"knew or should have known that Plaintiff was attempting to enter into a Loan Modification"
and nevertheless took actions "designed to preclude" Plaintiff from entering into a loan
modification agreement. ECF 1-2, PgID 23. Specifically, Plaintiff accuses Nationstar of
engaging in "dual tracking"—the practice of stringing a borrower along with the promise of
modifying his loan, while simultaneously proceeding through the foreclosure process.
According to Plaintiff, the allegation of dual tracking is "[t]he heart of the dispute[.]" ECF 18,
There are four prerequisites to foreclose by advertisement:
(a) A default in a condition of the mortgage has occurred, by which the power
to sell became operative.
(b) An action or proceeding has not been instituted, at law, to recover the debt
secured by the mortgage or any part of the mortgage or, if an action or
proceeding has been instituted, either the action or proceeding has been
discontinued or an execution on a judgment rendered in the action or
proceeding has been returned unsatisfied, in whole or in part.
(c) The mortgage containing the power of sale has been properly recorded.
(d) The party foreclosing the mortgage is either the owner of the indebtedness
or of an interest in the indebtedness secured by the mortgage or the servicing
agent of the mortgage.
Mich. Comp. Laws § 600.3204. Plaintiff does not allege that any of these requirements
were unmet, but rather, makes a general contention that dual tracking occurred. But
"[c]ourts in this District have repeatedly held . . . that dual-tracking allegations do not
constitute allegations of irregularities in the foreclosure process" because "each process
is separate." Buttermore v. Nationstar Mortg. LLC, No. 16-14267, 2017 WL 2306446, at *7
(E.D. Mich. May 26, 2017). Plaintiff has not alleged a facially plausible claim of wrongful
Count Seven — Breach of Duty of Good Faith and Fair Dealing
Plaintiff also alleges that Nationstar breached a duty of good faith and fair dealing.
Plaintiff claims that on October 13, 2015, he "was offered to apply for a Loan Modification"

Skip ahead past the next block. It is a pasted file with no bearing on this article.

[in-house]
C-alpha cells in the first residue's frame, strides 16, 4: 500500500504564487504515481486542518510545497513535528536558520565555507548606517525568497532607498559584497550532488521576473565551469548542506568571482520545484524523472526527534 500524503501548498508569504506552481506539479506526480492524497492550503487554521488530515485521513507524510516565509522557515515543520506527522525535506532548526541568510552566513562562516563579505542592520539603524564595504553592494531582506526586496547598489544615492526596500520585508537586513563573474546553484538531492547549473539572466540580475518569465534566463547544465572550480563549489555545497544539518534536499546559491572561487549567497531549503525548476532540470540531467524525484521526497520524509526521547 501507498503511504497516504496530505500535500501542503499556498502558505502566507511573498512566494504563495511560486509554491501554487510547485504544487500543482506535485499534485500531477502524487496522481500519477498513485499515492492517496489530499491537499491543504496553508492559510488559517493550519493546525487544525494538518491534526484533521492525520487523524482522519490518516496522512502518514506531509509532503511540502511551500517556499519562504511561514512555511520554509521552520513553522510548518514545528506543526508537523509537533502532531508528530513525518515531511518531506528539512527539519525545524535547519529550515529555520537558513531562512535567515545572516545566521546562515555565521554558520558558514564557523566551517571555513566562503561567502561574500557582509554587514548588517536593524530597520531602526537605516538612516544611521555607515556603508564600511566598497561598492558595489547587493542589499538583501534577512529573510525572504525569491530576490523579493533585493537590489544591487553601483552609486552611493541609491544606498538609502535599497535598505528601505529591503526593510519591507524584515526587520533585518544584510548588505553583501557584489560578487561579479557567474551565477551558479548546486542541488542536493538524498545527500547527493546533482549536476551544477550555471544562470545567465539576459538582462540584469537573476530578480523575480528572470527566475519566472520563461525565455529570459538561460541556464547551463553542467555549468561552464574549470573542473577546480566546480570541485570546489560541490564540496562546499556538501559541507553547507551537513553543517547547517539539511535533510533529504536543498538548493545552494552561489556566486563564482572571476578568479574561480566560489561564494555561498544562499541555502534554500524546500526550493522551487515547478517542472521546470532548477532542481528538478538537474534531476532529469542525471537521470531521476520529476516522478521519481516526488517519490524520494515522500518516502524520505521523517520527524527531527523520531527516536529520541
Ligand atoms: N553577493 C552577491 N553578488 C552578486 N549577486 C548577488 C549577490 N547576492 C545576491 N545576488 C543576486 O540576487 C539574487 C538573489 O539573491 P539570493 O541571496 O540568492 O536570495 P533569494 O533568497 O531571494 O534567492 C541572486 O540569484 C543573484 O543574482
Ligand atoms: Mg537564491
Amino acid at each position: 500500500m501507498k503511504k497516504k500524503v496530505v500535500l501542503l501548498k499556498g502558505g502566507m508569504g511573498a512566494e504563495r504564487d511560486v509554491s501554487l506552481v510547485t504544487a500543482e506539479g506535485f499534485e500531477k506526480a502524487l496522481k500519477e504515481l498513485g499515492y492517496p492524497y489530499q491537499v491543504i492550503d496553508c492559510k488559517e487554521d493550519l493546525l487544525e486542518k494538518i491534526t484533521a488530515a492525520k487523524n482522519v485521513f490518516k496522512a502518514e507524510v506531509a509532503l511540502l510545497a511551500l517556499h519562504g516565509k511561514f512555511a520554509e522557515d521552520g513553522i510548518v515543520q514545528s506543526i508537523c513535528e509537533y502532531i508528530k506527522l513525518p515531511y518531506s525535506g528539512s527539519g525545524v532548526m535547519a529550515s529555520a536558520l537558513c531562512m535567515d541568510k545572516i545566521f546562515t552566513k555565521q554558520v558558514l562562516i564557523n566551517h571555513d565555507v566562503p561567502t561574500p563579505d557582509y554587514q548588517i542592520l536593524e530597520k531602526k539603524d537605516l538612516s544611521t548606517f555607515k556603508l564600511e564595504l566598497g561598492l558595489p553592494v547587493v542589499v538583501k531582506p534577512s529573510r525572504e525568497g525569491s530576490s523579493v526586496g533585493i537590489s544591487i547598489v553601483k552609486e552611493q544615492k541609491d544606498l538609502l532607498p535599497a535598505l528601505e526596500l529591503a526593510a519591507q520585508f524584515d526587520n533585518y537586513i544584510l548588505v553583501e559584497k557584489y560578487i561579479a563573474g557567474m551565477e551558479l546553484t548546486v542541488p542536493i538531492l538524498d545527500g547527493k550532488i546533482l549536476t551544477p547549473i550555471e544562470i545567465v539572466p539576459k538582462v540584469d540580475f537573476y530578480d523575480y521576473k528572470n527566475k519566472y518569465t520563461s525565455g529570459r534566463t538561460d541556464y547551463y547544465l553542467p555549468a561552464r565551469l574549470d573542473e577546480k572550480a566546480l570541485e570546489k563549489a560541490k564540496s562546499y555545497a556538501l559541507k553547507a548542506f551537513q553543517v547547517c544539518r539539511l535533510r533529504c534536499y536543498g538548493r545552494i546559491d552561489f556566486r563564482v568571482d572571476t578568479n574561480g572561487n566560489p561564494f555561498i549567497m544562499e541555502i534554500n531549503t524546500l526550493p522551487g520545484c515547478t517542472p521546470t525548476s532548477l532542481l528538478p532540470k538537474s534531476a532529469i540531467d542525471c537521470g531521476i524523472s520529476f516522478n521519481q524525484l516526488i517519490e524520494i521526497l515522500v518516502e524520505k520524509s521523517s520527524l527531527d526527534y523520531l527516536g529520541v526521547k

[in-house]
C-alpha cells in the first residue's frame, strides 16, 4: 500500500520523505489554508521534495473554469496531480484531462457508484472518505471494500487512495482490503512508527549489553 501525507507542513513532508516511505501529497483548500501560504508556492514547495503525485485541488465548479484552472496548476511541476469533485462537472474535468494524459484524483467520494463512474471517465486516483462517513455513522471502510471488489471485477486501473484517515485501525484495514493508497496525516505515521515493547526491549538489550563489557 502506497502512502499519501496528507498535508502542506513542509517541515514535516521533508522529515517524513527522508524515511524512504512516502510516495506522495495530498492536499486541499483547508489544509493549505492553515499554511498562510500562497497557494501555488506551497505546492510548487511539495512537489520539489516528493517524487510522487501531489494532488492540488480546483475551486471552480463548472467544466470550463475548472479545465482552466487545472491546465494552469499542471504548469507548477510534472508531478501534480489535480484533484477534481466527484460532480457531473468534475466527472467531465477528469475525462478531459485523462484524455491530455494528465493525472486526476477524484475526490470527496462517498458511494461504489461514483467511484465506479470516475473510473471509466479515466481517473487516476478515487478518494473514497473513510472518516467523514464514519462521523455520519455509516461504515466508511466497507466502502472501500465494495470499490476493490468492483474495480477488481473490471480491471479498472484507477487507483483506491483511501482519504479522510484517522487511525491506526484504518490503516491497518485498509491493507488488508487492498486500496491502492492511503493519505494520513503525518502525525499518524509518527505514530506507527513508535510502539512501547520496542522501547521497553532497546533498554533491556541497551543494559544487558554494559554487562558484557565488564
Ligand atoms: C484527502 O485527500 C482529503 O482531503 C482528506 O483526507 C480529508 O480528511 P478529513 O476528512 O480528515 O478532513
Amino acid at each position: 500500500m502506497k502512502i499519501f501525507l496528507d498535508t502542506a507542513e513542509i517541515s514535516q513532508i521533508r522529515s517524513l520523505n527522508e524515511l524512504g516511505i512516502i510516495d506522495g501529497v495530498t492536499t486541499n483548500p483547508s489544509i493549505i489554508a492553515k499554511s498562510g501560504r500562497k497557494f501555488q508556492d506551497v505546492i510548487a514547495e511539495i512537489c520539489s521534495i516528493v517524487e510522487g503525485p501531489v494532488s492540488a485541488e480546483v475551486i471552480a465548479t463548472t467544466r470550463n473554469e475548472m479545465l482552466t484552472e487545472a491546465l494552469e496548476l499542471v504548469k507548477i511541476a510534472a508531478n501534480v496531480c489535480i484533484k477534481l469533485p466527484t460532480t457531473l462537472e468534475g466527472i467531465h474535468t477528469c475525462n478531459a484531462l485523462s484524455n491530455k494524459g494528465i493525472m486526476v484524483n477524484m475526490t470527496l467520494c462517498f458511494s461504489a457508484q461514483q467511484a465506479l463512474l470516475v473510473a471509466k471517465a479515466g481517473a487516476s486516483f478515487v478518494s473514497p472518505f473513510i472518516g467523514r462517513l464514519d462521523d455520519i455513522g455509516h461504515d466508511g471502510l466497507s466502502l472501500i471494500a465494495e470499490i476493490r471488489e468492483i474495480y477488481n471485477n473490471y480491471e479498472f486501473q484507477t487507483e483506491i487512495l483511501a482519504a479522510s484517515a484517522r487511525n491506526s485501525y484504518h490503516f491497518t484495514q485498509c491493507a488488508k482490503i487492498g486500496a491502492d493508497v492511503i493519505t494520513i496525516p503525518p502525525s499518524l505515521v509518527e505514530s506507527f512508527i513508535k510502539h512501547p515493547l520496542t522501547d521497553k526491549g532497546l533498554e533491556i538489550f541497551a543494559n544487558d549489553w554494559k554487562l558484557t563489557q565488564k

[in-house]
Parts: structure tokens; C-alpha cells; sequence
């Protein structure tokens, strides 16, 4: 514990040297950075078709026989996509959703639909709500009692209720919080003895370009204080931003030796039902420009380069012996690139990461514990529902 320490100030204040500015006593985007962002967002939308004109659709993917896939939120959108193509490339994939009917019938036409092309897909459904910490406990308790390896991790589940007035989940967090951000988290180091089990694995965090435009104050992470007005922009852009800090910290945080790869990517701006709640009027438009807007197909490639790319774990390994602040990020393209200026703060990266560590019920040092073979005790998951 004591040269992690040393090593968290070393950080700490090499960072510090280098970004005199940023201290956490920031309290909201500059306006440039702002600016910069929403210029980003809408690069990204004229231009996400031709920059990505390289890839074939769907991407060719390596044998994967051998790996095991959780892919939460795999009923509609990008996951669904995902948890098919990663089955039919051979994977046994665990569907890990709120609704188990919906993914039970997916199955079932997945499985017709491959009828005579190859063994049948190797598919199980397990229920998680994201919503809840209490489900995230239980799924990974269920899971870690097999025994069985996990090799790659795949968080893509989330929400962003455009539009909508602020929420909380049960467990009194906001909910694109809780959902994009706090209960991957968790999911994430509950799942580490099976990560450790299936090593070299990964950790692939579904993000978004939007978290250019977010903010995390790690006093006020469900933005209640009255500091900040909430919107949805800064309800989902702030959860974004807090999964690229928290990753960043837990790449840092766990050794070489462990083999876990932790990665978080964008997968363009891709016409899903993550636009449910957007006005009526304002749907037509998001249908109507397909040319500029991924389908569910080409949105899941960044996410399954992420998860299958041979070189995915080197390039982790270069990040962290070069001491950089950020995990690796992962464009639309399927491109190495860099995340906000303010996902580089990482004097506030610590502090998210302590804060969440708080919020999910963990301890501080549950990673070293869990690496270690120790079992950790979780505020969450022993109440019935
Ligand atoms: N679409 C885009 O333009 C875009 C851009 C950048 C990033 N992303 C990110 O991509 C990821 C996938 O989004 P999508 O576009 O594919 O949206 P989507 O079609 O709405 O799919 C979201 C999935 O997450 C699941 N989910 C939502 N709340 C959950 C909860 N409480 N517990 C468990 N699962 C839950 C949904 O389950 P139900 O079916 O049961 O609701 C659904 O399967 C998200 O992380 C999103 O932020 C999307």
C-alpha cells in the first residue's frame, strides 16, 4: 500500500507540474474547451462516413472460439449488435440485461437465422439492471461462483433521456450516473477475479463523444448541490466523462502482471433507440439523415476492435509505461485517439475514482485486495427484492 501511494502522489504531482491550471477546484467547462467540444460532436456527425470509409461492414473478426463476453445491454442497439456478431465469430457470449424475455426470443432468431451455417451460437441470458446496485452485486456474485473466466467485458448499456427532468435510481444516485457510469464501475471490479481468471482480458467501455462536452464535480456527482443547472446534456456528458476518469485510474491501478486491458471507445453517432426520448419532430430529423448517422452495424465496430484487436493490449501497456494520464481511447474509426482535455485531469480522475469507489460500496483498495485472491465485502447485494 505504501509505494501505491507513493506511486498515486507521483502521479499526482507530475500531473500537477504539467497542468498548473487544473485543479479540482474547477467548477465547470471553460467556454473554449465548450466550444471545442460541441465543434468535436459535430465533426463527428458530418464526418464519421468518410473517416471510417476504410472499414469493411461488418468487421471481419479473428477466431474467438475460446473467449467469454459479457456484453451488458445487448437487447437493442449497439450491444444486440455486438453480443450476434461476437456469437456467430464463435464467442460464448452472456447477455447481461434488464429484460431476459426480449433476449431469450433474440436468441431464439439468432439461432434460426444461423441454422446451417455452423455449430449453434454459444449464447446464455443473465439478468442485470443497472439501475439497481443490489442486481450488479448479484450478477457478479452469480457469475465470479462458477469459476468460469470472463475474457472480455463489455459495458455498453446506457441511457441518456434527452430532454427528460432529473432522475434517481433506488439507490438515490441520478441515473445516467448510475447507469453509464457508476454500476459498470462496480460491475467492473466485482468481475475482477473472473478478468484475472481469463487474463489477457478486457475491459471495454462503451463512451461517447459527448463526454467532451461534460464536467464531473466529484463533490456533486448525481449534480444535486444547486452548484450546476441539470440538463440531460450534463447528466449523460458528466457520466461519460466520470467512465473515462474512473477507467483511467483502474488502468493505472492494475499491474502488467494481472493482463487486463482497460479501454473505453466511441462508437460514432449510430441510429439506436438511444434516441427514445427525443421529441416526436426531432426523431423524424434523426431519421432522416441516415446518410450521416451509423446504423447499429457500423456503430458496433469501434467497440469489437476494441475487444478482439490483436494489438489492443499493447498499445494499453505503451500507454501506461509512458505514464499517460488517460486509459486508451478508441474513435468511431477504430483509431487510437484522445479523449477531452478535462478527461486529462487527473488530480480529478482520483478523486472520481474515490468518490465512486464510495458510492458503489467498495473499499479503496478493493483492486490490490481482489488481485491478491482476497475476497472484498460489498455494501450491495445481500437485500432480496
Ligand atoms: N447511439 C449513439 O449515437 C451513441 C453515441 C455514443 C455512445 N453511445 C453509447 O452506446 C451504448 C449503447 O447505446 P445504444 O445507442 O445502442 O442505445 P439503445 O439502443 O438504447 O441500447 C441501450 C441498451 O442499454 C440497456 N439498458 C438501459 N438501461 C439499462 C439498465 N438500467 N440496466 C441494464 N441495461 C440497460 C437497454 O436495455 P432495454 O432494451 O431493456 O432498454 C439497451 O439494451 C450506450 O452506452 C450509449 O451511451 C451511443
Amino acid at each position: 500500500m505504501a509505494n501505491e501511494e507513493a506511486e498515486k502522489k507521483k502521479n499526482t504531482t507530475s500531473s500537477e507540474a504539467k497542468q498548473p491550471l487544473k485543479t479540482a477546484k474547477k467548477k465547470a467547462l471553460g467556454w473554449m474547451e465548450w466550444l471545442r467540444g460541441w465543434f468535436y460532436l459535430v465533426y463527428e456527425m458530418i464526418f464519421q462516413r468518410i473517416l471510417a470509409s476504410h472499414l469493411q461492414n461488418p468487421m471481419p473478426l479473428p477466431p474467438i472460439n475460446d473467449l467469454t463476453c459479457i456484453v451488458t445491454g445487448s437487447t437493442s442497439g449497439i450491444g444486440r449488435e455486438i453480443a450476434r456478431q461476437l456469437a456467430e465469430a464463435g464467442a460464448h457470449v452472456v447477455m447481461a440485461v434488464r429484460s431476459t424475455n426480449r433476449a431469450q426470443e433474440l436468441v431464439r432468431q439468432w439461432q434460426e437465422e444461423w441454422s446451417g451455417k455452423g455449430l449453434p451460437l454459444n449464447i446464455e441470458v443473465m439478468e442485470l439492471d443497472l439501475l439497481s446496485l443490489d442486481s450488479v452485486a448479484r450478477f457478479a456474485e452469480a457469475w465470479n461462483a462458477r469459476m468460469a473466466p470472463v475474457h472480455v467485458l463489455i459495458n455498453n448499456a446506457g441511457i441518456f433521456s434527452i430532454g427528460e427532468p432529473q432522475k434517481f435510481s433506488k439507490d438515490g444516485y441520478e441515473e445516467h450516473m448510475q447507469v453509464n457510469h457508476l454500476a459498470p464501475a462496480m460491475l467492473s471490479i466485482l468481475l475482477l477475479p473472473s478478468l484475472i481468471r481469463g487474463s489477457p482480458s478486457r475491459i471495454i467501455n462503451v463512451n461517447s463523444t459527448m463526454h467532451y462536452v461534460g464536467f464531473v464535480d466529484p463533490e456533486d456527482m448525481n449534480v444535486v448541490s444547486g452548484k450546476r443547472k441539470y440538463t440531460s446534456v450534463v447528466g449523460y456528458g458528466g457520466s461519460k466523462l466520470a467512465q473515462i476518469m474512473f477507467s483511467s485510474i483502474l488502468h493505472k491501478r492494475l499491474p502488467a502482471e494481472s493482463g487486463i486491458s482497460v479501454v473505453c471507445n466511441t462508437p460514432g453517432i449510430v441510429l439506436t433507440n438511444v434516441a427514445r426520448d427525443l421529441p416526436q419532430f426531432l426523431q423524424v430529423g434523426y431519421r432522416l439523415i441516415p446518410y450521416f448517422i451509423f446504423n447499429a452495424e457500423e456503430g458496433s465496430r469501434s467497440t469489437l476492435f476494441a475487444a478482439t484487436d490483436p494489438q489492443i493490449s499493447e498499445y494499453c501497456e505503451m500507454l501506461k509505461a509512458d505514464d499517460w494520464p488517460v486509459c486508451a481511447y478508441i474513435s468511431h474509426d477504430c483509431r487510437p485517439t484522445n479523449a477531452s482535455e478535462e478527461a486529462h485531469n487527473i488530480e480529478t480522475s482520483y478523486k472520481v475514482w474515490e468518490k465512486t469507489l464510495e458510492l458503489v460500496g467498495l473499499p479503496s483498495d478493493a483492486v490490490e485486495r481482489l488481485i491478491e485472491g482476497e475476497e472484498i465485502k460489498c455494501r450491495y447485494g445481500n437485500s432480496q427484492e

by Nationstar, and that he "accepted the offer and met the conditions" yet "Nationstar either
failed or refused to provide [him] a permanent Loan Modification." ECF 1-2, PgID 24.
Consequently, "Defendants unfairly interfered with Plaintiff's right to receive the benefits
of the TPP and permanent Loan Modification." Id.
"Michigan does not recognize a claim for breach of an implied covenant of good faith
and fair dealing[.]" Belle Isle Grill Corp. v. City of Detroit, 256 Mich. App. 463, 476 (2003);
see also Wypych v. Deutsche Bank Nat'l Tr. Co., No. 16-CV-13836, 2017 WL 1315721, at
*7 (E.D. Mich. Apr. 10, 2017) (dismissing a similar claim in a foreclosure challenge).
Plaintiff's count therefore fails.
Count Eight — Injunction and Other Relief
Plaintiff's final count merely seeks a permanent injunction as a remedy for the
allegations in the preceding counts. Each of the other counts, however, has failed to state
a claim for which relief may be granted. An injunction would therefore be inappropriate and
the Court will not further extend the TRO.
WHEREFORE, it is hereby ORDERED that Defendant's Motion to Dismiss  is
IT IS FURTHER ORDERED that the case is DISMISSED WITH PREJUDICE.
s/Stephen J. Murphy, III
STEPHEN J. MURPHY, III
United States District Judge
Dated: September 11, 2017
I hereby certify that a copy of the foregoing document was served upon the parties
and/or counsel of record on September 11, 2017, by electronic and/or ordinary mail.
s/Keisha Jackson for